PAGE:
The Australian Crane Standards (AS 1418 & AS 2550) only explicitly require load testing at commissioning. AS 1418.3. Section 12 Inspection & Commissioning requires the following tests be completed:

    • Apply maximum rated capacity at point of maximum deflection.
    • Measure bridge deflection and compare with calculated deflection.
    • Remove load and measure permanent deflection.
      • Check each hoist brake function, hoist speed and input current at both maximum rated capacity and 110% of maximum rated capacity.
      • While the rated capacity is held by the main hoist.
        • Test travel and traverse motions at full speed to ensure load is controlled.
        • Test hoist brake function when power failure occurs during lowering.
        • Test electrical system for voltage drop during simultaneous operation of the main hoist and travel under full load and acceleration.
      • Check noise levels.
      • Prepare an accurate and complete report of all test results.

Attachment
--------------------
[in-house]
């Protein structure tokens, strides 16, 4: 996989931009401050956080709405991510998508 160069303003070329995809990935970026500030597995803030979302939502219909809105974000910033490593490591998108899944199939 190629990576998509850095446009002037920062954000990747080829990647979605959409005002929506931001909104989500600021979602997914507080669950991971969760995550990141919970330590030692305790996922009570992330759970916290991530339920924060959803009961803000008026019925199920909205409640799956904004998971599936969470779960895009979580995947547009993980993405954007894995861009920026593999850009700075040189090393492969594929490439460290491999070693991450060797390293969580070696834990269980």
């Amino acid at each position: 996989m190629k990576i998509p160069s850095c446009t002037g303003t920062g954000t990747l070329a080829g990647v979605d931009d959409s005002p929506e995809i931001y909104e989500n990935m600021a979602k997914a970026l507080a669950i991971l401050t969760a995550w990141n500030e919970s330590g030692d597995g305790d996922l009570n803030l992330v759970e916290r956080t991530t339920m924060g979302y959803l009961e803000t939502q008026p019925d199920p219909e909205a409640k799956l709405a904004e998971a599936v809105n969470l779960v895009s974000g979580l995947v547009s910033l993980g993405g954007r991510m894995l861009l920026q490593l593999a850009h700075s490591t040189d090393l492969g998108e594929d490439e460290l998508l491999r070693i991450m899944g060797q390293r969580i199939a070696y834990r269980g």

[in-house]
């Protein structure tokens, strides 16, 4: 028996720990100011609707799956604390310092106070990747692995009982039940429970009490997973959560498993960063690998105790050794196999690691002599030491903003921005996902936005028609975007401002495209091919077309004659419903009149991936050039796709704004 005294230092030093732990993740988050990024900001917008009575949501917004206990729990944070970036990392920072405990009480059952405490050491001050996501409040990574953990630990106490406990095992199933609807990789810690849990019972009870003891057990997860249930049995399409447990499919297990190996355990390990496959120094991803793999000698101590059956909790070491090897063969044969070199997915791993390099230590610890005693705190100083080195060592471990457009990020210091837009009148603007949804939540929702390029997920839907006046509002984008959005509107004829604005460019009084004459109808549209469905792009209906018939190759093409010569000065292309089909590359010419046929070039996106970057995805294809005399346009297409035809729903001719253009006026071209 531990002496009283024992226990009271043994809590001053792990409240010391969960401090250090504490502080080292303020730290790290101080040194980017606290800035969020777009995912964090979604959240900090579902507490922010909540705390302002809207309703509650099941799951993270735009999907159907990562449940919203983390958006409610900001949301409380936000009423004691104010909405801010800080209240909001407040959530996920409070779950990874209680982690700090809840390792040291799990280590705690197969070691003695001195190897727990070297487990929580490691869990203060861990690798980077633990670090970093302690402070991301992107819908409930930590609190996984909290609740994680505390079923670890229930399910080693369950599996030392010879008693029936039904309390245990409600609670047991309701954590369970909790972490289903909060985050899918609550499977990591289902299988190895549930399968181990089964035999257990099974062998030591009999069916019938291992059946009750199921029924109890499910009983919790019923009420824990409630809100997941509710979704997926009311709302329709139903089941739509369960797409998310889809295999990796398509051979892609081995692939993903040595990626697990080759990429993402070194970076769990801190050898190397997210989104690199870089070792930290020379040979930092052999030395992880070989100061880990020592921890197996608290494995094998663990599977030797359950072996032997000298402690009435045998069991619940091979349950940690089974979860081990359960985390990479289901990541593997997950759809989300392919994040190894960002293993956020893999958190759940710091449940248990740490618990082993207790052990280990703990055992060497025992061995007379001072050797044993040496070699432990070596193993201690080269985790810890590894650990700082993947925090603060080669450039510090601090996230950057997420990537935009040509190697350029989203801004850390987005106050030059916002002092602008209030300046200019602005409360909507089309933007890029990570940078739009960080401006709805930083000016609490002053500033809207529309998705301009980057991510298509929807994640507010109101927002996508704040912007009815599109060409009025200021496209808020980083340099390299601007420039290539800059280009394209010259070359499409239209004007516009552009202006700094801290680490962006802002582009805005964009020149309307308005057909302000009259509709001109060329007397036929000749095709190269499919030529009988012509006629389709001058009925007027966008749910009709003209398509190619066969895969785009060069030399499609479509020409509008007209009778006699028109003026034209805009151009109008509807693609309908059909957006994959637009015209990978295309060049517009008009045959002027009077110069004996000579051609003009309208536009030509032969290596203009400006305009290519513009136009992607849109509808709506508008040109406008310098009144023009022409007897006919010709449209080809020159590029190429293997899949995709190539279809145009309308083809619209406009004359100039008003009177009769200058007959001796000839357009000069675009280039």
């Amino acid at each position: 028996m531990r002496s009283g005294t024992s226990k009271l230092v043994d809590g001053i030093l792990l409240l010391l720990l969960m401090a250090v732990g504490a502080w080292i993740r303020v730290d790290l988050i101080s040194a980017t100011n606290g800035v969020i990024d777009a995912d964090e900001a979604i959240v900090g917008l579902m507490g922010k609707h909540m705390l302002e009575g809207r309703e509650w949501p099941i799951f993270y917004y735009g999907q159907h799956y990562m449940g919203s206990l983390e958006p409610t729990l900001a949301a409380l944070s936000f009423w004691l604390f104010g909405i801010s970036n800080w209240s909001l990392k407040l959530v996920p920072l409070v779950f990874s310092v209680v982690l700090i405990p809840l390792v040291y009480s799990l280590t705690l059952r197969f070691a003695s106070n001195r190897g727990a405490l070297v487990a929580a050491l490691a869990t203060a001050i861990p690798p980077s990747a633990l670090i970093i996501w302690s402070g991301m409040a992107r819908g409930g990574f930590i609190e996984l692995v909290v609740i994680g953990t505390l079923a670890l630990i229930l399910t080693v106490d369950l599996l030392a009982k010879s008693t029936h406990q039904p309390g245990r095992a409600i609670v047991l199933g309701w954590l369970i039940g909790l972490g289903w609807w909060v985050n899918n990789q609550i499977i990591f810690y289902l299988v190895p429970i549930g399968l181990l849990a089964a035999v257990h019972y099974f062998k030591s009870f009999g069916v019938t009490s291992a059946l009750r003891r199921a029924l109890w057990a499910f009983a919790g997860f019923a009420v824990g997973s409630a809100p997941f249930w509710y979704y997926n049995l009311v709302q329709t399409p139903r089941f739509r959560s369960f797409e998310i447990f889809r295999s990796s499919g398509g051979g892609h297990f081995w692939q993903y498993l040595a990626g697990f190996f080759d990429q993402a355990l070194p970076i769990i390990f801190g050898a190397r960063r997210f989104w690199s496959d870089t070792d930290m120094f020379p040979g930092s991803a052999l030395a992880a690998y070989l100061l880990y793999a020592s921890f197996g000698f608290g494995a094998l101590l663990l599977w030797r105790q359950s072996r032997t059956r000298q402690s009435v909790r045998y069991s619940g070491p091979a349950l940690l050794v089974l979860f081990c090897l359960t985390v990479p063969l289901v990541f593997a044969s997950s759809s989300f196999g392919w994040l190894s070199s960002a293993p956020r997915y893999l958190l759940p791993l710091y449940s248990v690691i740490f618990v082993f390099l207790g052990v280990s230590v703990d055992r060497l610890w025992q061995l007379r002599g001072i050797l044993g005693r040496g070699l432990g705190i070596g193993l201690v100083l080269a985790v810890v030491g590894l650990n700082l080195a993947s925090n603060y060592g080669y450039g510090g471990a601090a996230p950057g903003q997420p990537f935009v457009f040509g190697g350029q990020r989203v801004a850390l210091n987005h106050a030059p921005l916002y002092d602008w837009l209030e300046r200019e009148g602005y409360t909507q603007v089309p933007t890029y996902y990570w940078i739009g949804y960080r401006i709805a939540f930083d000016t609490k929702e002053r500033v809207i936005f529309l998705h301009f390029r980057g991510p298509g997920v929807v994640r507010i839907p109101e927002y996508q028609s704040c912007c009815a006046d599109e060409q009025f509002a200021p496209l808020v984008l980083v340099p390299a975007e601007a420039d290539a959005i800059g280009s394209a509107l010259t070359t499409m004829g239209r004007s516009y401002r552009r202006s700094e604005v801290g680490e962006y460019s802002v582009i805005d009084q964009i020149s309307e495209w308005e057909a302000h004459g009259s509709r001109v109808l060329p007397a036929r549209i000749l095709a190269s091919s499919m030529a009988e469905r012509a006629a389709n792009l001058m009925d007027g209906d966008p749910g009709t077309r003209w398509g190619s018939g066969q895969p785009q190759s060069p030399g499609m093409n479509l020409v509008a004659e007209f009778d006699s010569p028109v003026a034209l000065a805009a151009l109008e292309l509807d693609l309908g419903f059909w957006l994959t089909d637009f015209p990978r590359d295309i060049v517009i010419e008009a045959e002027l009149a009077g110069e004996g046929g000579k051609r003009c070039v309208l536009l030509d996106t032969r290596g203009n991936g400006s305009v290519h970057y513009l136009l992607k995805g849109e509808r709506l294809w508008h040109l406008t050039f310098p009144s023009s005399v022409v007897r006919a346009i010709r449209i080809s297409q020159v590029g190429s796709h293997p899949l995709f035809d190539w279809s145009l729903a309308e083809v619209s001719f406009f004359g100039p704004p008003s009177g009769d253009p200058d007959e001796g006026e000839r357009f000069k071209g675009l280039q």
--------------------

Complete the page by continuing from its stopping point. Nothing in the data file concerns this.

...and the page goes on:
Note that AS 2550.3 requires a continuous working record of all significant events concerning the safety and operation of the crane be kept and shall be readily available. The commissioning test results are one of the most important documents that should be maintained by a crane owner/operator. 

    Clarification of the load testing requirement was provided by a Standards Australia Ruling SA RUL CR.1-2013 Rulings to cranes, hoists and winches which confirms that when testing the brake function under power failure that the test should be performed at the rated capacity and full speed. Using the emergency stop is only satisfactory if it sufficiently simulates the condition of power failure. No prescribed stopping distance is provided, only that the brake ‘shall be capable of bringing the fully loaded crane to rest, without shock, in the shortest possible distance consistent with safe working’. 

    A safety bulletin on power failure testing has also been issued by the WA Department of Mines & Petroleum. 

    Major Inspection or Repair